“The majority of countries can hope to increase their energy independence significantly, and fewer economies will be at risk from vulnerable energy supply lines and volatile prices. Some countries that are heavily dependent on exports of oil, gas or coal will need to adapt to avoid serious economic consequences. Many developing economies will have the possibility to leapfrog fossil fuelbased systems and centralized grids. Renewables will also be a powerful vehicle of democratization because they make it possible to decentralize the energy supply, empowering citizens, local communities, and cities.”
“Global power structures and arrangements will change in many ways and the dynamics of relationships within states will also be transformed. Power will become more decentralized and diffused. The influence of some states, such as China, will grow because they have invested heavily in renewable technologies and built up their capacity to take advantage of the opportunities they create.
“By contrast, states that rely heavily on fossil fuel exports and do not adapt to the energy transition will face risks and lose influence.
“The supply of energy will no longer be the domain of a small number of states, since the majority of countries will have the potential to achieve energy independence, enhancing their development and security as a result.
“The transition will generate considerable benefits and opportunities. It will strengthen the energy security and energy independence of most countries; promote prosperity and job creation; improve food and water security; and enhance sustainability and equity. Some states will be able to leapfrog technologies based on fossil fuels. The number of energy-related conflicts is likely to fall.
“Countries must prepare for the changes ahead and develop strategies to enhance the prospects of a smooth transition. At the same time, the energy transformation will generate new challenges. Fossil fuel-exporting countries may face instability if they do not reinvent themselves for a new energy age; a rapid shift away from fossil fuels could create a financial shock with significant consequences for the global economy; workers and communities who depend on fossil fuels may be hit adversely; and risks may emerge with regard to cybersecurity and new dependencies on certain minerals.”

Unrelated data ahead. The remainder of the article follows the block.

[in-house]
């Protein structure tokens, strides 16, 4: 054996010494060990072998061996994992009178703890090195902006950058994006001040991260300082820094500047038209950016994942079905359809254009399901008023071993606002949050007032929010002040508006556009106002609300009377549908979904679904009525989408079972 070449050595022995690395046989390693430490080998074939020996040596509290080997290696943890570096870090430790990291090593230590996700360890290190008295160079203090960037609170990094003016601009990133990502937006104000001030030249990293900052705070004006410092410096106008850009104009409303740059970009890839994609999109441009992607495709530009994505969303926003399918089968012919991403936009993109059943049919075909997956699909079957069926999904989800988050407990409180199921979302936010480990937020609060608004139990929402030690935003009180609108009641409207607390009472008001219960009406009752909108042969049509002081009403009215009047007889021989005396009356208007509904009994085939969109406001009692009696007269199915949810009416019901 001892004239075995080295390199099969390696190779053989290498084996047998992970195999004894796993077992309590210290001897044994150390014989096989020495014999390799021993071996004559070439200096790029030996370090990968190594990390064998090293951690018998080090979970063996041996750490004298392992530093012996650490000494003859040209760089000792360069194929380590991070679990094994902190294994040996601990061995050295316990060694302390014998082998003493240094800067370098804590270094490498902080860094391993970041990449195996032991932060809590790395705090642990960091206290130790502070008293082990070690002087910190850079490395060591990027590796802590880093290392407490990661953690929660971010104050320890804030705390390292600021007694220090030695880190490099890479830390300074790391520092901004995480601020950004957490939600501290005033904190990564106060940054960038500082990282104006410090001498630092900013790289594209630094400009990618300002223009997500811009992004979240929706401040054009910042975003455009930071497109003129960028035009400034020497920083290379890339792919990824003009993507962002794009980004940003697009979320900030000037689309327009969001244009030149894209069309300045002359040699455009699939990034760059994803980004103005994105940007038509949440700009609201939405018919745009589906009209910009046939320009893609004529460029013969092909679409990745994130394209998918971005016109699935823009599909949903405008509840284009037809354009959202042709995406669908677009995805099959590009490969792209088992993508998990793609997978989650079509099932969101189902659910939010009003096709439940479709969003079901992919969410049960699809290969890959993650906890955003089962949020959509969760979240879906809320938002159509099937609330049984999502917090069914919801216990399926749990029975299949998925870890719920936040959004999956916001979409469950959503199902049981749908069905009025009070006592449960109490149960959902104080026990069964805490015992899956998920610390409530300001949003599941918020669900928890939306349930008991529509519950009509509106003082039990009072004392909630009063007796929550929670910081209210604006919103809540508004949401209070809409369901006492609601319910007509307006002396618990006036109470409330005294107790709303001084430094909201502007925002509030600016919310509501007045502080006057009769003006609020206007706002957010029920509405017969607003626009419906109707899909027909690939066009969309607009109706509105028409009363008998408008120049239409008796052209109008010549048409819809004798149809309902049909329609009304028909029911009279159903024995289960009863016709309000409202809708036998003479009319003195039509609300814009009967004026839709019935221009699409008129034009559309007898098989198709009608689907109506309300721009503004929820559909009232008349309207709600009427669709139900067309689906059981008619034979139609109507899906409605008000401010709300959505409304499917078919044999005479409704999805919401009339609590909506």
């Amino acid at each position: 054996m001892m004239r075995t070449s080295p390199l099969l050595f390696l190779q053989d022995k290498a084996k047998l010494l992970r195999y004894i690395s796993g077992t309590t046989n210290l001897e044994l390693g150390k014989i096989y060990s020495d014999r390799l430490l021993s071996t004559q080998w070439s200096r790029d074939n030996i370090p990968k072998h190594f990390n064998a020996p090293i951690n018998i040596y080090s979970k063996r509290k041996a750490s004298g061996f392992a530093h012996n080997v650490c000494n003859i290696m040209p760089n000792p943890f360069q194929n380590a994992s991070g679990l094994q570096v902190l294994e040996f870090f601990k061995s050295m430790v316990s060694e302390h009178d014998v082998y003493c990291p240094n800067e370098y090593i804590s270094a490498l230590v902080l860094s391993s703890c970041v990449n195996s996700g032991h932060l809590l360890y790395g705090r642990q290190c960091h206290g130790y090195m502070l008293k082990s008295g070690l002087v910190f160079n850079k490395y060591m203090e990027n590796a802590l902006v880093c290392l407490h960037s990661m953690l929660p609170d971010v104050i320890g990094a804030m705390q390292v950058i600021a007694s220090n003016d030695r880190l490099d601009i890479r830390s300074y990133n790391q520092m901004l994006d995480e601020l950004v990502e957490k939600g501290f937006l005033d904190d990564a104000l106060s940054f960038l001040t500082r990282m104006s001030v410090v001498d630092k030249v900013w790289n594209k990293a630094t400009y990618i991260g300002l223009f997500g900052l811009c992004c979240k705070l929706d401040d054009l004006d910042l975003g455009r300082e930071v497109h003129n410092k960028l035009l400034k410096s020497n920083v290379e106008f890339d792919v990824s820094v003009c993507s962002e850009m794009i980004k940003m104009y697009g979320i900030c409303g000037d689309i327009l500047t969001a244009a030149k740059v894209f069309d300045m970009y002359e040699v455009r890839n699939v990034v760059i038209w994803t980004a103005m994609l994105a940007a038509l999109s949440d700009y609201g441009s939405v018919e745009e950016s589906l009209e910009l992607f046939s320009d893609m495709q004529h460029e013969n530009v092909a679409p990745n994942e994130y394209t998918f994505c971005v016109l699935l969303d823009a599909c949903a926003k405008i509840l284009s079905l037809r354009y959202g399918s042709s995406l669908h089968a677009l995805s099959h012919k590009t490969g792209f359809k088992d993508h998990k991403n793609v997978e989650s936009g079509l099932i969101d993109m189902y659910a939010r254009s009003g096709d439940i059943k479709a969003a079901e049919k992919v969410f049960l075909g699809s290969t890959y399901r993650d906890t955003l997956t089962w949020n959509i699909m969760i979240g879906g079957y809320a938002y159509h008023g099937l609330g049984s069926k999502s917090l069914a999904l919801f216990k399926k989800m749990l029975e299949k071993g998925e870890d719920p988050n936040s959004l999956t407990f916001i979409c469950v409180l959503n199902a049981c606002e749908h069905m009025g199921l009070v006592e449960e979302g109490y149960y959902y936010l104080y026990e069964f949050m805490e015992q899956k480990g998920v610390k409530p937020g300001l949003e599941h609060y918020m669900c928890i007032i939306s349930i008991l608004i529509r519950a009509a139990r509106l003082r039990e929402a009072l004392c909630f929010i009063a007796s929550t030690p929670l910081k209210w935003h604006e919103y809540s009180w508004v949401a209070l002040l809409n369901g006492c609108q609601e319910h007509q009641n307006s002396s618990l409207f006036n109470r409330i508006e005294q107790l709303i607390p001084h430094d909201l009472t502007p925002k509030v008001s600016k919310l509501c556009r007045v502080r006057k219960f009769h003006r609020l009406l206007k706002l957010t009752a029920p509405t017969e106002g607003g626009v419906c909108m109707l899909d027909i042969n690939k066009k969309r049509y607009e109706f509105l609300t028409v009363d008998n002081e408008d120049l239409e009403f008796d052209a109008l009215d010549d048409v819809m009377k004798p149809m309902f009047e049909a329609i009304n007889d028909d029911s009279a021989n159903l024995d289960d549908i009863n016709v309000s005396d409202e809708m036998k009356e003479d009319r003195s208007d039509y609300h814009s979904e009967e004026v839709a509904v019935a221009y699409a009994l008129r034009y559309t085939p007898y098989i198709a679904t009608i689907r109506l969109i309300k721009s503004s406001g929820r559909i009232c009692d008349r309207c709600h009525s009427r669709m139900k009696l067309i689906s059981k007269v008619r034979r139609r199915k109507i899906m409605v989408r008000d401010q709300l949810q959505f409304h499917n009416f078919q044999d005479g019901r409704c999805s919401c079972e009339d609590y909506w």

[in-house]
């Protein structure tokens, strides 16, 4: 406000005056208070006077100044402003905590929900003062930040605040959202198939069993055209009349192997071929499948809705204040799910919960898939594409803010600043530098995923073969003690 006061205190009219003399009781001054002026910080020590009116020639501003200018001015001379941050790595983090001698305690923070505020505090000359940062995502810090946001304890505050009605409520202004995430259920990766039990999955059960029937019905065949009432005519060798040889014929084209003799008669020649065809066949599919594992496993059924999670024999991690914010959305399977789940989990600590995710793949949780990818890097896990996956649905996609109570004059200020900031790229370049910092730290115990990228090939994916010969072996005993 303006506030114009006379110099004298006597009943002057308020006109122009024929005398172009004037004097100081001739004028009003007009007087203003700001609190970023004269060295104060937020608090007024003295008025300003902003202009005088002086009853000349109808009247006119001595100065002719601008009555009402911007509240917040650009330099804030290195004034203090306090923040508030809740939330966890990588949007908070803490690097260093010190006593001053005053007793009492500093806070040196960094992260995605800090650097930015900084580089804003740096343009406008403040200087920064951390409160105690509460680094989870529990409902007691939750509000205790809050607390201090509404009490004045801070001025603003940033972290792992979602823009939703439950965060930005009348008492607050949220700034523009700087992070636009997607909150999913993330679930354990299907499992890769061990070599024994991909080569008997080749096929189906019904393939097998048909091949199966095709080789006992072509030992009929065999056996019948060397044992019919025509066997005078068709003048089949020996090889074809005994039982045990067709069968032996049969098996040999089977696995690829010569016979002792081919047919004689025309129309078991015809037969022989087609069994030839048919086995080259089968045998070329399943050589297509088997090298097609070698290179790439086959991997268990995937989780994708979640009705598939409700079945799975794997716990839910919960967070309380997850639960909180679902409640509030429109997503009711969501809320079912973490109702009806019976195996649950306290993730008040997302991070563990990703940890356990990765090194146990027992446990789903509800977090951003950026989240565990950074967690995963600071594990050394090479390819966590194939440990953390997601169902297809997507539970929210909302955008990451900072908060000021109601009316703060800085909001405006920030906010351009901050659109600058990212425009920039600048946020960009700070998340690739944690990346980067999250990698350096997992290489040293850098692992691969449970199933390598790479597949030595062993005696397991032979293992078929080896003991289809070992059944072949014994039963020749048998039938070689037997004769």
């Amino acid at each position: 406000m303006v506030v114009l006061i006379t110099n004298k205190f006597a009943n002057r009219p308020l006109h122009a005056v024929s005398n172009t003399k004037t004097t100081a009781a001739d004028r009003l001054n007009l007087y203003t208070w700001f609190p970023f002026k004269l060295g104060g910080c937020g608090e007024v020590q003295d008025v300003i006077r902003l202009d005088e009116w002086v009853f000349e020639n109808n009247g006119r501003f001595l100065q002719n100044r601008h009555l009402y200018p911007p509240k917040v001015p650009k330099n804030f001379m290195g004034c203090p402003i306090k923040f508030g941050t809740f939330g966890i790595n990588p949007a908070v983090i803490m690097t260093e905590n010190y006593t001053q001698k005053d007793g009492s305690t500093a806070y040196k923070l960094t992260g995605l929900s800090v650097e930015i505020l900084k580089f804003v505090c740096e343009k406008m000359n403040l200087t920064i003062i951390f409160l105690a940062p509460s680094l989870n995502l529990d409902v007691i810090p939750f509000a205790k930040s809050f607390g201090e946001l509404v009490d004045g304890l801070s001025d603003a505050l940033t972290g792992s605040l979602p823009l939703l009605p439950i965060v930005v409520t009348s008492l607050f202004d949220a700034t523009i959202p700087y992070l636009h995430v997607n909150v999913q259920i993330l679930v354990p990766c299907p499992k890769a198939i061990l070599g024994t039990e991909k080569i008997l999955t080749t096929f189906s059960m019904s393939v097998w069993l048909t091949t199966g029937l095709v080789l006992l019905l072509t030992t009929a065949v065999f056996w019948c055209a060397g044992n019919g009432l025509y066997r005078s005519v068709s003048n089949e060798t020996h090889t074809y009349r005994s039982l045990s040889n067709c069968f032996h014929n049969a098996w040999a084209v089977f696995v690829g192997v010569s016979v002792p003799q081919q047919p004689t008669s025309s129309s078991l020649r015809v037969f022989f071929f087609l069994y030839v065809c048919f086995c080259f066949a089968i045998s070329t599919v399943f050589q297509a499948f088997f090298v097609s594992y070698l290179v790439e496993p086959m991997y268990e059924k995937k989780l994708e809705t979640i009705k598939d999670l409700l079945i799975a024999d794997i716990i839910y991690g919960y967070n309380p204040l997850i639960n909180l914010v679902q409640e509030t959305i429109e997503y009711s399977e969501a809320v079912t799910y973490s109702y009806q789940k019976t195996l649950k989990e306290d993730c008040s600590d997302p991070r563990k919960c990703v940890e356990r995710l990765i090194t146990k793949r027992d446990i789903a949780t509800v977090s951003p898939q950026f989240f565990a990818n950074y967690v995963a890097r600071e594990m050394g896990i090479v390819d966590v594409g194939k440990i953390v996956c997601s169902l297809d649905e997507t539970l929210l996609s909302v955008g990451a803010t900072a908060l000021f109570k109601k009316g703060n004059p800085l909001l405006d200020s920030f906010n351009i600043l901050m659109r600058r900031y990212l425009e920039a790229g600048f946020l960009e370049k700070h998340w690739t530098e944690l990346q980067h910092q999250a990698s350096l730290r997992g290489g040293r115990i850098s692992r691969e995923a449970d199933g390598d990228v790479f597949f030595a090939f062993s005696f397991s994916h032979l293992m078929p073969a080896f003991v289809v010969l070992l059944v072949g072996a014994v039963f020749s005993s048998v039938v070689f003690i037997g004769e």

In broad terms, “blue carbon” refers to carbon stored, sequestered and cycled through coastal and ocean ecosystems, mainly mangroves, tidal salt marshes, and seagrass meadows. When protected or restored, coastal blue carbon ecosystems act as carbon sinks. When degraded or destroyed, they emit the carbon they have stored into the oceans and atmosphere and become sources of greenhouse gases.
Mangroves are among the oldest and most productive wetland forests on our planet. Found in the intertidal zone, they are uniquely adapted to survive highly saline and anoxic conditions. They are ideal habitats for many terrestrial and marine species, carbon sinks and natural barriers against storm surges and coastal erosion. Mangroves provide invaluable services but have been declining worldwide as a result of anthropogenic and other threats.
It is important to note that the ecosystem services provided by mangroves is not limited to carbon storage and sequestration. They also support improved coastal water quality, provide habitats for a great variety of fish species, and protect coasts against floods and storms. Recent estimates revealed that mangroves are worth at least US$ 1.6 billion each year in ecosystem services.
The following movie, Guardians of our Coast, describes these processes, and includes some extraordinary photography. It showcases the fascinating web of life that surrounds these tidal forests. The movie highlights the unique collaboration between governments, regional and local institutions, NGOs and local communities, in efforts to save these vulnerable ecosystems and restore them to their former glory. Highly recommended.